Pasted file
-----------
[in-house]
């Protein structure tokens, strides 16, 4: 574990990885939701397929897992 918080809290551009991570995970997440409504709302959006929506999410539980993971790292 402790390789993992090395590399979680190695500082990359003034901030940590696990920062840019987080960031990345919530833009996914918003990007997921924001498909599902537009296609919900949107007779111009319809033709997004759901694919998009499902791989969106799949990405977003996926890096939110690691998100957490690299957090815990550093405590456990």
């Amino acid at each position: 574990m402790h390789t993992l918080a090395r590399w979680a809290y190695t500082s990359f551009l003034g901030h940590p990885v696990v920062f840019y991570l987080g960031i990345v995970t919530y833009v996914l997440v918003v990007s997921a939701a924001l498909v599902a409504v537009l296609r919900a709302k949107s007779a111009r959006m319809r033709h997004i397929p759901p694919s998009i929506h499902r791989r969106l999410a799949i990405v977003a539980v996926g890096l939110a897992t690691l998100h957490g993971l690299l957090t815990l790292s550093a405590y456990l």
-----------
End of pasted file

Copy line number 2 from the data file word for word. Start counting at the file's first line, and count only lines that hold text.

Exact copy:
């Protein structure tokens, strides 16, 4: 574990990885939701397929897992 918080809290551009991570995970997440409504709302959006929506999410539980993971790292 402790390789993992090395590399979680190695500082990359003034901030940590696990920062840019987080960031990345919530833009996914918003990007997921924001498909599902537009296609919900949107007779111009319809033709997004759901694919998009499902791989969106799949990405977003996926890096939110690691998100957490690299957090815990550093405590456990």